Since this blog is a diary about my advocacy for financial literacy and freedom, I thought I’d begin with personal financial planning- what it is and why it is important. In its simplest definition, to be financially free is to have money working for you and not you working for money. It is about leveraging your financial know-how and assets to get the best monetary return so you can live the life you want. In starting one’s journey towards financial freedom, it is crucial to have an awareness of where he is financially, where he wants to go and how to get there.
Let’s break it down: Personal means it is customized according to an individual’s needs and goals. Financial, pertains to money matters. Planning is the process of goal-setting, creating and implementing an action plan. Combining all these, personal financial planning is the process of creating and implementing a customized plan around your needs and wants which require money.
Why do we need it? We have INFINITE NEEDS & WANTS, yet everything about us is FINITE. We have a limited paycheck, which is exhausted from payday to payday. The number of years we work is also limited, putting a cap on our earning potential and income source. For those who have planned for their retirement, who have worked in companies or countries with a good pension plan, it is a welcome reprieve from at least forty years of back-breaking work. The rest dread it because no work means no pay. Our body is also limited. Over time our body deteriorates as part of a natural process or hastened by one’s lifestyle. We cannot stop growing old, and of course death is inevitable.
In the Philippines (based on Sunlife’s It’s time findings), out of one hundred people who retire, only two are financially independent. The rest depend on relatives (45%), charity (30%), while the remaining (22%) continue to work beyond the age of sixty years old. This is a very sad reality given that our country is dominated by a working population rather than an entrepreneurial one. It underlies the fact that while most of us have worked for more than half of our lives and spent much of our waking hours preparing for work and ensuring we deliver what our bosses want and paid us for, we are not prepared to deal with our own retirement. That the past forty years of labor only resulted in improving the bottom line of our employer, and not ours. That’s why we need to have a financial plan, because these numbers can be turned around.
A good personal financial plan contains these elements: risk management, wealth accumulation, and wealth preservation. I will discuss each of these in detail. Instead of merely looking at it as a pyramid, think of it as a financial house, with risk management at the base, followed by wealth accumulation, and wealth preservation at the top.
- RISK MANAGEMENT
Risk management, also known as income protection is at the base of financial planning because this is where everyone should start. To be financially secure, you must protect your income, which is the same as protecting yourself. Why? YOU are your greatest asset. Do you think that if Warren Buffett lost all his fortune and went bankrupt, he’d remain poor? Eventually he’d get it back over a few years, because his knowledge and skills are his best assets. The rich know this, so do businesses. Airlines manage risk by hedging oil prices. They buy contracts that let them buy oil, their biggest variable expense, at a fixed cost, so that if the world’s oil prices skyrocket, they can buy it at a lower price. On a personal level, the biggest expenses are those which not only eat up your savings / income but also those that prevent you from earning, like illness or a disability. This brings us to our next point. More than education and skills, your income potential can only go as far as your health can take you. Ever seen highly-paid individuals (CEO’s, athletes) who are sickly? Not really, because income is based on performance, which depends on one’s health.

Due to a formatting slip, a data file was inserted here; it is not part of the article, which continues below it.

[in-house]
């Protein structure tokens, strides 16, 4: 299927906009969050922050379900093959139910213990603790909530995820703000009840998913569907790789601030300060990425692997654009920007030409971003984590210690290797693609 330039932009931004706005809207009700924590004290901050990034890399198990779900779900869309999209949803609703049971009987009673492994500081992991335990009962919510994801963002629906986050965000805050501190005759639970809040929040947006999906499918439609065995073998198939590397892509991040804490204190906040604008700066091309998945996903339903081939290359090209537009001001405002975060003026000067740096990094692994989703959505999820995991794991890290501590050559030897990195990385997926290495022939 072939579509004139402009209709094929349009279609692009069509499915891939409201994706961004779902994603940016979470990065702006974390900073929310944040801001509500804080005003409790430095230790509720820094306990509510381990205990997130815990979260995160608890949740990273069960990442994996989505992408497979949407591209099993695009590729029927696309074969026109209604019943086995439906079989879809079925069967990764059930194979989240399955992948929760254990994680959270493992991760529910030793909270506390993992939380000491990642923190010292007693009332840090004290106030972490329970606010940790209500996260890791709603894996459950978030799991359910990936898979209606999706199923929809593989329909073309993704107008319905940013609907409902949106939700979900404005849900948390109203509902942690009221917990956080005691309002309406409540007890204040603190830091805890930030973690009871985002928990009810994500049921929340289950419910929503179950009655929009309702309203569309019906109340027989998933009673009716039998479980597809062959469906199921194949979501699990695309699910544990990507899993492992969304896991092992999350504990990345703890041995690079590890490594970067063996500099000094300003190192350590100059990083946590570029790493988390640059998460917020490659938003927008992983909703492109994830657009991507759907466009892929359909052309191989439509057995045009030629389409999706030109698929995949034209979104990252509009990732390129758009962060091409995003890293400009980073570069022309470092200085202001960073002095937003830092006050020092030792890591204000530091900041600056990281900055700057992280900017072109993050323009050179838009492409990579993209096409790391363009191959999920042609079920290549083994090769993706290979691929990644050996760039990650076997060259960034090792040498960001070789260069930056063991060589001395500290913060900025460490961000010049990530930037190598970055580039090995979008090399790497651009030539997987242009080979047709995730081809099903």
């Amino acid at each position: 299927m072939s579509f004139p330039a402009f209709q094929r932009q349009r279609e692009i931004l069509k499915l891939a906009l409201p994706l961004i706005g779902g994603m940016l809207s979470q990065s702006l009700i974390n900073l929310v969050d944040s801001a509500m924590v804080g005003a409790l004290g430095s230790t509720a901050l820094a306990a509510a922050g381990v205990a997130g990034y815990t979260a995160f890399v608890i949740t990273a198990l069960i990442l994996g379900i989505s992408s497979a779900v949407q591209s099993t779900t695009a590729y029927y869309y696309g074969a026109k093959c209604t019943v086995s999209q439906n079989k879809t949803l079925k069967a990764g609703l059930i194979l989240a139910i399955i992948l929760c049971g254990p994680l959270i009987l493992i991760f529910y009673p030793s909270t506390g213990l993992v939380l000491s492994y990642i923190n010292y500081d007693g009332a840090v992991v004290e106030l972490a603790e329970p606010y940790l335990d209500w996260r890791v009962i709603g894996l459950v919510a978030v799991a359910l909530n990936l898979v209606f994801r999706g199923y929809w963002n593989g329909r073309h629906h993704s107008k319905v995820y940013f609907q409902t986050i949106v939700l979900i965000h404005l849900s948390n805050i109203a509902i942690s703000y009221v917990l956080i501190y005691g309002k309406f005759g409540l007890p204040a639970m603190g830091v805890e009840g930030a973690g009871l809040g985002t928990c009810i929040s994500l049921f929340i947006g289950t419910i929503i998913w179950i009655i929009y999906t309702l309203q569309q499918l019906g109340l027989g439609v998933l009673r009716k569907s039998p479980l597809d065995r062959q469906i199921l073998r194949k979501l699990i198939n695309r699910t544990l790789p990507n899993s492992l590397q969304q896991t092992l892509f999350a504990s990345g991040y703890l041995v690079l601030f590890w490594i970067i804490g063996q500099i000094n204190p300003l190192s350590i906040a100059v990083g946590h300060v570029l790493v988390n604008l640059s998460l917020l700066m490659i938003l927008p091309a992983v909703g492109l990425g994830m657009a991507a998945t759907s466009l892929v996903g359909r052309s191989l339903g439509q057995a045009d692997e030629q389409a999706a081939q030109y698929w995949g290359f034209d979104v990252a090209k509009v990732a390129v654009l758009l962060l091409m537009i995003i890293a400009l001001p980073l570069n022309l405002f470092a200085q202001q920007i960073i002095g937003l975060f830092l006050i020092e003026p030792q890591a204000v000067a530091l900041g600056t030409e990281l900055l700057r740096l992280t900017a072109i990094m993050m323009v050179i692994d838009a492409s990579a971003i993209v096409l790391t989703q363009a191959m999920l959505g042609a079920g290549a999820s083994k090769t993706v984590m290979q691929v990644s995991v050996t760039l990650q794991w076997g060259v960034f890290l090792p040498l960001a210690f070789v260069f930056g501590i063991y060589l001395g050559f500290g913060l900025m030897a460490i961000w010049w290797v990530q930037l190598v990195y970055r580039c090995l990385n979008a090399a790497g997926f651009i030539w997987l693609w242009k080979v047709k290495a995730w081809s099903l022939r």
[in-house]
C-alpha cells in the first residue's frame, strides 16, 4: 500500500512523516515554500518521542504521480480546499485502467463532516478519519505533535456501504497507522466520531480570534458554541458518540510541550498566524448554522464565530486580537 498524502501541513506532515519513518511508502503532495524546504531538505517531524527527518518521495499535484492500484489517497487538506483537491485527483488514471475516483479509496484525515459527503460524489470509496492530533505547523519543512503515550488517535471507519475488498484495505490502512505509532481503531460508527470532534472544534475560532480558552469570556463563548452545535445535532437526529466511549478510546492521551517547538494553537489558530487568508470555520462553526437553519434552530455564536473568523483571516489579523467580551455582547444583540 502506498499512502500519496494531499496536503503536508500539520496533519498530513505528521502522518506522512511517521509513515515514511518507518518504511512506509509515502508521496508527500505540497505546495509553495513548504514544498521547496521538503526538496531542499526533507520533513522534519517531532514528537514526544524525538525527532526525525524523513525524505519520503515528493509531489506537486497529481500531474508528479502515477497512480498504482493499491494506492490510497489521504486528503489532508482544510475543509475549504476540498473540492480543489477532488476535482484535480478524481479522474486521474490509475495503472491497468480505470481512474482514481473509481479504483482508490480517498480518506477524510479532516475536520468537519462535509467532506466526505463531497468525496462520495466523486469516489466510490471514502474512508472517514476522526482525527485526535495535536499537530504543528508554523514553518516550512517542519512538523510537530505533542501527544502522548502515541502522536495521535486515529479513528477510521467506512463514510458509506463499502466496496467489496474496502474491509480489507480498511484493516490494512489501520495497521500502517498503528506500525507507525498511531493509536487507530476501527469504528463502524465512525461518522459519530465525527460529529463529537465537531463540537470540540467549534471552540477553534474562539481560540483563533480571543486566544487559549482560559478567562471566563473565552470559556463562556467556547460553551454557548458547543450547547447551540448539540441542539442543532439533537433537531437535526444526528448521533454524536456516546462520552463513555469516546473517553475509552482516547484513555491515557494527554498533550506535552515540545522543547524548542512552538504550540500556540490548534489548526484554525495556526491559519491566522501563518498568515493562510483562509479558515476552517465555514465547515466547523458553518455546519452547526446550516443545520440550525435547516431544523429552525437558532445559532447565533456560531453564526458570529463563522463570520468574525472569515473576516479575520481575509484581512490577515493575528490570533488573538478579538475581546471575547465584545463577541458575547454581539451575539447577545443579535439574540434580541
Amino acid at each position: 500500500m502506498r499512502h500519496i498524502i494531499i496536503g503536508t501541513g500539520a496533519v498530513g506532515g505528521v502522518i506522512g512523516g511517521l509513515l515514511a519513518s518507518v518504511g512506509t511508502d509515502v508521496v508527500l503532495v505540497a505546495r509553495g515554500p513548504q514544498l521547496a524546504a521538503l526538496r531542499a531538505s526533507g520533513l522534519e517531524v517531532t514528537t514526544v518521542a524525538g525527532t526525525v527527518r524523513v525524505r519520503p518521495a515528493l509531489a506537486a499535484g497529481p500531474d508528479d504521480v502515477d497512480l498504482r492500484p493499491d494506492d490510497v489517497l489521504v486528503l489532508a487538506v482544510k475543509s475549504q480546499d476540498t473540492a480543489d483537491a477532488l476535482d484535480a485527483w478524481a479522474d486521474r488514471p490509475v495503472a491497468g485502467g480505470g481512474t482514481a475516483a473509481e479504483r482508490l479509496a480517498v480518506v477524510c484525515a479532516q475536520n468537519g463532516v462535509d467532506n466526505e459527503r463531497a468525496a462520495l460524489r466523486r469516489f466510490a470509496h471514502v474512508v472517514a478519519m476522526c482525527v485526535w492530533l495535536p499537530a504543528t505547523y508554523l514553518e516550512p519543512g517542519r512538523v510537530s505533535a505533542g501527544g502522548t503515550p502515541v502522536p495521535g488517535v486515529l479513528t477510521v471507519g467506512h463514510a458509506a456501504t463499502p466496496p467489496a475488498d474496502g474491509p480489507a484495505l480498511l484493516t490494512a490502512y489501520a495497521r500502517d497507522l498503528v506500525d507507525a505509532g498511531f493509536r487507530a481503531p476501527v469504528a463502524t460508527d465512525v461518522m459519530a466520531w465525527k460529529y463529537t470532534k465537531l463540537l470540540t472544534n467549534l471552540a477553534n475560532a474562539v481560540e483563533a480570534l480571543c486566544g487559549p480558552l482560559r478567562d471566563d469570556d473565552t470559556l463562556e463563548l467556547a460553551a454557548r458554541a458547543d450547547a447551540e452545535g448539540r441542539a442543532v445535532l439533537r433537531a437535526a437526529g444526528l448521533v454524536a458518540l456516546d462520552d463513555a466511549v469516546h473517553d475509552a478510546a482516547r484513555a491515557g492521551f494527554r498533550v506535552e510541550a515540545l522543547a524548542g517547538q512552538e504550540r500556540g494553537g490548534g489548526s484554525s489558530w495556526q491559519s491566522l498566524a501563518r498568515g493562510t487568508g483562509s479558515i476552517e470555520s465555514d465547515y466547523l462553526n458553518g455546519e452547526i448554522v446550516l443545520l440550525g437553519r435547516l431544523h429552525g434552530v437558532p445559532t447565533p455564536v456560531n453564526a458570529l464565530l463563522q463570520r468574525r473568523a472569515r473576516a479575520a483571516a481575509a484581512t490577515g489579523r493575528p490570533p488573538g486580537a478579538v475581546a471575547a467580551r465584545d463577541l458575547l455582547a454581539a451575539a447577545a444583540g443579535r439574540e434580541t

We have to manage risk because it is real and present, because there are so many things outside our level of influence and control. On a macro level, we cannot predict when the next depression will be, when outbreaks will appear, or when wars will break. On a personal level, we can’t say for certain our how day tomorrow will go, what’s going to happen to us in the next five or ten years, how and when we’re going to die. Though we cannot predict the future, we can at least prepare and mitigate its impact. The financial risk that we’re trying to mitigate is the loss of income.
What happens if you don’t manage risk and have a rocky foundation on your financial house? As a fairy tale goes, the straw house which the pigs built was huffed and puffed easily when the wolf came. But when they built it on bricks, no matter how much the wolf huffed and puffed, the three little pigs were safe. The wolves in our financial journey are the natural (earthquakes, storms, eruptions, etc) and personal (accidents, sickness, job loss, death) calamities which are beyond our control. Yet, there are also financial traps we create ourselves: when we live beyond our means, when we enter into a new business without studying the market, or when we put our money in dubious sources and expect unrealistic returns (Ponzi scheme) or when we simply let greed and pride take over, that’s when the financial base crumbles. To manage risk, we need to secure our money and investments, create a savings plan, build an emergency fund, and reduce our debts.